Sindh has a particular problem with water. While the devastation caused by the floods may indicate a surplus, in fact there is not enough. Khyber-Pakhtunkhwa has a steady flow of freshwater from the mountains, the Punjab has several rivers running through it, but Sindh has limited sources. River water is seriously contaminated by the time it reaches this southern province from its source in the mountains in the north.
It is estimated that 1.2 million people die as a result of contaminated water every year in Pakistan. And one needs only talk to people to realise the scale of the problem. In the fishing village of Memon Goth, I asked how many had suffered stomach problems. Every single one of the group of 25 men raised their hands. Just like the mothers in Peer Mehfooz, they have noticed a difference in their health since the water plant was built.
Mohammed Akram, a resident of Memon Goth, describes how they used to scoop up water from the street to drink, even if it was discoloured and fetid. “Someone had come to visit the village and asked, ‘how can you drink that?’. We developed immunity after years of drinking this contaminated water but any newcomers would become very sick.”
While the building of these water plants is an immeasurable improvement for the residents of these villages, implementing the project is not without its problems. Asha tells me that she washes her clothes and bathes in the filtered drinking water. This is not deliberate wastefulness – she simply has no other supply. This highlights a wider issue: there is not just a problem with the supply of clean water in much of Sindh, but of any water at all.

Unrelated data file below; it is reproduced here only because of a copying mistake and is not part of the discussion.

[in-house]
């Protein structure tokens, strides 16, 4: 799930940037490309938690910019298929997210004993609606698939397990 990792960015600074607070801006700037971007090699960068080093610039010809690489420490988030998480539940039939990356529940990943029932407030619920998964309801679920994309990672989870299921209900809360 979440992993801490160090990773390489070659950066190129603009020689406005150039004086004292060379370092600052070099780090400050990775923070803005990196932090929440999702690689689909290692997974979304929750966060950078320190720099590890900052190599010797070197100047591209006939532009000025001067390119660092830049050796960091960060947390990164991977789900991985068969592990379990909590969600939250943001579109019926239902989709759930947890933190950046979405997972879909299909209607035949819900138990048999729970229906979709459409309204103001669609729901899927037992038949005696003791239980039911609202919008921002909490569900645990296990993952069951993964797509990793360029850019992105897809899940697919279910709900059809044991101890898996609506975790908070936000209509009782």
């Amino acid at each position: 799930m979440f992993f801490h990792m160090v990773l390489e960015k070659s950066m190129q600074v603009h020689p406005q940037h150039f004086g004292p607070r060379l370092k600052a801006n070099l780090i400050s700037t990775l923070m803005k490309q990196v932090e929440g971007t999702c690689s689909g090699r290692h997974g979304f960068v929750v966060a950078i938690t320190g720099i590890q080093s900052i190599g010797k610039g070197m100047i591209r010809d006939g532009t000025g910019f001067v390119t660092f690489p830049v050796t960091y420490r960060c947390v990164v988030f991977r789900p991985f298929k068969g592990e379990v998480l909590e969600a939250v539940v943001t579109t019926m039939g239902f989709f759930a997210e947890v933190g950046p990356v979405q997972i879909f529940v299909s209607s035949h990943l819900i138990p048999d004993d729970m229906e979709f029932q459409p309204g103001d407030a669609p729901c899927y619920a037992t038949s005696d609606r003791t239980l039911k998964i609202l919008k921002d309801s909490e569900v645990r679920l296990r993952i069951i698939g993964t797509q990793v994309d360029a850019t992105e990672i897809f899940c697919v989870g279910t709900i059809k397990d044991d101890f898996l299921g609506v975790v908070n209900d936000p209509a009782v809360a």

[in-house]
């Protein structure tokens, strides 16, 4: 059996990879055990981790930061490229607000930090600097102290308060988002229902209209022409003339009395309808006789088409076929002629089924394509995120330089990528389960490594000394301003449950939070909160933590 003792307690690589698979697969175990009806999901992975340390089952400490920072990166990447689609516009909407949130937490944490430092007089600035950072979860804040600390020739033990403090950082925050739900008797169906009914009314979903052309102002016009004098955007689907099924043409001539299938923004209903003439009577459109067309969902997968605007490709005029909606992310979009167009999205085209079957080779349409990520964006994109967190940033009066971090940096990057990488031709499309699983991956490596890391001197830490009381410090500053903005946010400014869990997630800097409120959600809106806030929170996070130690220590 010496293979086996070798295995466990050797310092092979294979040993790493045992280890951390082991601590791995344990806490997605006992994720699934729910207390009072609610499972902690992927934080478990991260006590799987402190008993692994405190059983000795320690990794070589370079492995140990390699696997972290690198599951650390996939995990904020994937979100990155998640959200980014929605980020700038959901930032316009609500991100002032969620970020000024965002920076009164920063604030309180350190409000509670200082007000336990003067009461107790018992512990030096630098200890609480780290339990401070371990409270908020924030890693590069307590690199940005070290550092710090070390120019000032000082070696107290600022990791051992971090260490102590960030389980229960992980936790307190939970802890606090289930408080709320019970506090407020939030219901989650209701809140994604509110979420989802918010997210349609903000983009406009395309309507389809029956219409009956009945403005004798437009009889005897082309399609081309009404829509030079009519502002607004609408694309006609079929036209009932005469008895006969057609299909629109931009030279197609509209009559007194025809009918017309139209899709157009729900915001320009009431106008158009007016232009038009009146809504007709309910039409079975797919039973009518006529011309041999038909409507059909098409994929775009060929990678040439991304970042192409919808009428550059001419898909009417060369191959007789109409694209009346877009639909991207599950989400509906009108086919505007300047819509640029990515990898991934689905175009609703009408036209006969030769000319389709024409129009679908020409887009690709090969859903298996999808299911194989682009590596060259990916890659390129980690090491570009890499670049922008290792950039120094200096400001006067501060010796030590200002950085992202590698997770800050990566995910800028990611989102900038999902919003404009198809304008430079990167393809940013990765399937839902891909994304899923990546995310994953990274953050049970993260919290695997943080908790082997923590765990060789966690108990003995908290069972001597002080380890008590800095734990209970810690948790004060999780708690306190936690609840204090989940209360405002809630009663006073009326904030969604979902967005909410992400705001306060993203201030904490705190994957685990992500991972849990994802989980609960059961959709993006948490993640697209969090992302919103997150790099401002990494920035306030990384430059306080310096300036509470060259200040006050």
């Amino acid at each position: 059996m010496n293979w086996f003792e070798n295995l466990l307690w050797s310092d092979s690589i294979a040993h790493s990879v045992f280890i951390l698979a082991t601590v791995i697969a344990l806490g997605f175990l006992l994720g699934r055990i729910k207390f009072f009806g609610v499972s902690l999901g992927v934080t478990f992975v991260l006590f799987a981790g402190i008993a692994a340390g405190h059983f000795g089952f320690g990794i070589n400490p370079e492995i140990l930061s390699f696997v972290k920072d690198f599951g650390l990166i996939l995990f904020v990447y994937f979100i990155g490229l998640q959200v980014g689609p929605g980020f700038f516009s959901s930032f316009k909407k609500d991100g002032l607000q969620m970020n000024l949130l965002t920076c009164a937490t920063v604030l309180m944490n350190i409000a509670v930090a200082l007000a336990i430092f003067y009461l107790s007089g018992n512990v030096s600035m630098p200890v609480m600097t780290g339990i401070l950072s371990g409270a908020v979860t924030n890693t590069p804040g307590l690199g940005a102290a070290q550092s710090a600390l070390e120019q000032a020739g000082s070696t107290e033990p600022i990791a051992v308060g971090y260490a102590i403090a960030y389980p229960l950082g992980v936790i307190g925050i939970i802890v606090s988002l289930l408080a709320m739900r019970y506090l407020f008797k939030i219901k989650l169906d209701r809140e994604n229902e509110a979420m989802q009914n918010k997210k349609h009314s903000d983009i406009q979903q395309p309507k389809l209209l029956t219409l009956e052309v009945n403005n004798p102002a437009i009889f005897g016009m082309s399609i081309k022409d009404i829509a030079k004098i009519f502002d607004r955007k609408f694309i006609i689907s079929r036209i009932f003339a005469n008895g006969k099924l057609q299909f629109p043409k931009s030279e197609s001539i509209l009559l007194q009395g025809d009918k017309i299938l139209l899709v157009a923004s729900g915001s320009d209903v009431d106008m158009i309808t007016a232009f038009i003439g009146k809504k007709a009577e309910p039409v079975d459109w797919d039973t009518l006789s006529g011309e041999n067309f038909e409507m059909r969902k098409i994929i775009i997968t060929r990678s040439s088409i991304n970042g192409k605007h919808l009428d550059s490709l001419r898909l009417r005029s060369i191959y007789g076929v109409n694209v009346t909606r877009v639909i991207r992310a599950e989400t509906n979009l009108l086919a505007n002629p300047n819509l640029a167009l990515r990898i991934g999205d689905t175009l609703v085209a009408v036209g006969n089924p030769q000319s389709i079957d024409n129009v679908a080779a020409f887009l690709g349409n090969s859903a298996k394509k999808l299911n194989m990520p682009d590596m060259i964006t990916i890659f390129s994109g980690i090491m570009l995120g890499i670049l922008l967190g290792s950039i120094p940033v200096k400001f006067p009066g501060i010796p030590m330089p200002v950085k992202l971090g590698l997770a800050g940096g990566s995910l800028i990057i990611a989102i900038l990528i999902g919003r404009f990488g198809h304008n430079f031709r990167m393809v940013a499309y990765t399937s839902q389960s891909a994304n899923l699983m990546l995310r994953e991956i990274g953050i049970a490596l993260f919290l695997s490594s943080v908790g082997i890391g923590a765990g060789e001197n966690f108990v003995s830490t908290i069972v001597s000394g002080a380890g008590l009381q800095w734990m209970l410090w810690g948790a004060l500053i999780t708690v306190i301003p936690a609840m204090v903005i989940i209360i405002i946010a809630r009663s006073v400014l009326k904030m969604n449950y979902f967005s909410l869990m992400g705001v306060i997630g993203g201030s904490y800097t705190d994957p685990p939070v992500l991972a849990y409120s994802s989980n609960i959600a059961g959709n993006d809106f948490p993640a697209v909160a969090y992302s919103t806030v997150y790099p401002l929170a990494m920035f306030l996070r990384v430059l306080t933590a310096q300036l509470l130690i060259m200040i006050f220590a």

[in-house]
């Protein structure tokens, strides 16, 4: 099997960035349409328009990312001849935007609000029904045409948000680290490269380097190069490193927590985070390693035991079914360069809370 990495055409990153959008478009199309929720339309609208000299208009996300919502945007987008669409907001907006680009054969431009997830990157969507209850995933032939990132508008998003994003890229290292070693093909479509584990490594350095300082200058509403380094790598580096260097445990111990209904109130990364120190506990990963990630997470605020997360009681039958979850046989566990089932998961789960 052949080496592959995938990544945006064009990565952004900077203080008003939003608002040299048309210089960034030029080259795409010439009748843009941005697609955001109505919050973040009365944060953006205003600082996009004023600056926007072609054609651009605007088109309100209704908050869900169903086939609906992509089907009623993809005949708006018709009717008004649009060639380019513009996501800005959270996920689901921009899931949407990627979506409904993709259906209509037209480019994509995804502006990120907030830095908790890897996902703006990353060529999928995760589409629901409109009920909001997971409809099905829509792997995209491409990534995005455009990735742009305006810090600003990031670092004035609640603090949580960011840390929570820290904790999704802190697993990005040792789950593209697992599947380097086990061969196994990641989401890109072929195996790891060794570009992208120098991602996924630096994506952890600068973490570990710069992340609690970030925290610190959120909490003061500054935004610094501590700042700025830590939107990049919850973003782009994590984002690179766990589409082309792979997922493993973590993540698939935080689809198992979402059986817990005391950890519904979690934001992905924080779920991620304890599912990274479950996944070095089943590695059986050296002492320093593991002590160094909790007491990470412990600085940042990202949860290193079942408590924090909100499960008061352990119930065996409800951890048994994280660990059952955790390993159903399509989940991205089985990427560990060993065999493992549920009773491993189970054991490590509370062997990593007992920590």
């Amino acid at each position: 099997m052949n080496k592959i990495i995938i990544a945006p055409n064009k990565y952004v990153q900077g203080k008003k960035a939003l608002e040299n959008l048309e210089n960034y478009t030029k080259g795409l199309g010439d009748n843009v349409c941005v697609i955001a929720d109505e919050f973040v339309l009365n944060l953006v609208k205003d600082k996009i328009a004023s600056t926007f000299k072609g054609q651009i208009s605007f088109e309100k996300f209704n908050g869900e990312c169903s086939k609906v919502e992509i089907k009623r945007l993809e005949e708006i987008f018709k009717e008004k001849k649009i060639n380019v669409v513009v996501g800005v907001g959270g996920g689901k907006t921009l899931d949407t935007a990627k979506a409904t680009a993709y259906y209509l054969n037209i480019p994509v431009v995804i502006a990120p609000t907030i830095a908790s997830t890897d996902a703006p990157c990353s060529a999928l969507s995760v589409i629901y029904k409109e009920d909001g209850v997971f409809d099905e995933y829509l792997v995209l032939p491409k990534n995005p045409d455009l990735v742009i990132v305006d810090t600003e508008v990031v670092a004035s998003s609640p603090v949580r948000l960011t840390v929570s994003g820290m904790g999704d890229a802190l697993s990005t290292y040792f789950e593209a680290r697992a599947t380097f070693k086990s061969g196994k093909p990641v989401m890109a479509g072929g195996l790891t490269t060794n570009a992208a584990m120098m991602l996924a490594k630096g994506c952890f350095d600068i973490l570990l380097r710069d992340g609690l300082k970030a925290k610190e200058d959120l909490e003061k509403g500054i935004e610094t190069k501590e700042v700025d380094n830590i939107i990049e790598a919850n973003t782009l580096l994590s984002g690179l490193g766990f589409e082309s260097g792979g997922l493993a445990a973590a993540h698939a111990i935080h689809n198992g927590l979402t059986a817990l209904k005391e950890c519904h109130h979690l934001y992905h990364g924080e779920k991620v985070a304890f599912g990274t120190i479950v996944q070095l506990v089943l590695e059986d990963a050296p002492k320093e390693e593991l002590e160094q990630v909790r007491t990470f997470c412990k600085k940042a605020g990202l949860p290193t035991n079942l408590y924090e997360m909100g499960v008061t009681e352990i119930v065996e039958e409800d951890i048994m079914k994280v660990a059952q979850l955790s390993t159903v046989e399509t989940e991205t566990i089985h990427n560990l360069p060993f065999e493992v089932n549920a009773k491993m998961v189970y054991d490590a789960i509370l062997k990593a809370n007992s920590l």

In Musharraf Colony, Lyari, a group of children tell me that before the new water sanitation plant was built, their parents had to buy water tankers to share between them. These could cost in the region of two to three thousand rupees each per month. Given the low incomes of families in these areas – frequently not more than ten thousand rupees – purchasing water is a significant drain on resources that can account for nearly a third of monthly income. Since everyone needs water, this chronic shortage allows water mafias to flourish across Karachi. If free, clean water was available across the province, it could make a difference not only to family income but to this criminal aspect.
Elsewhere, lack of education means that clean water is either being wasted or not used. “Because of lack of education, they really don’t understand the importance of this water,” says Zakir Husain, the caretaker of the UF plant in the village of Ibrahim Hydri. He says that children sometimes play in the water, and at the other extreme, some families don’t use the water from the filtration plant at all, preferring to stick with the contaminated supply they are used to. “There are big problems with dysentery and hepatitis. We are trying to educate the people to drink this water.”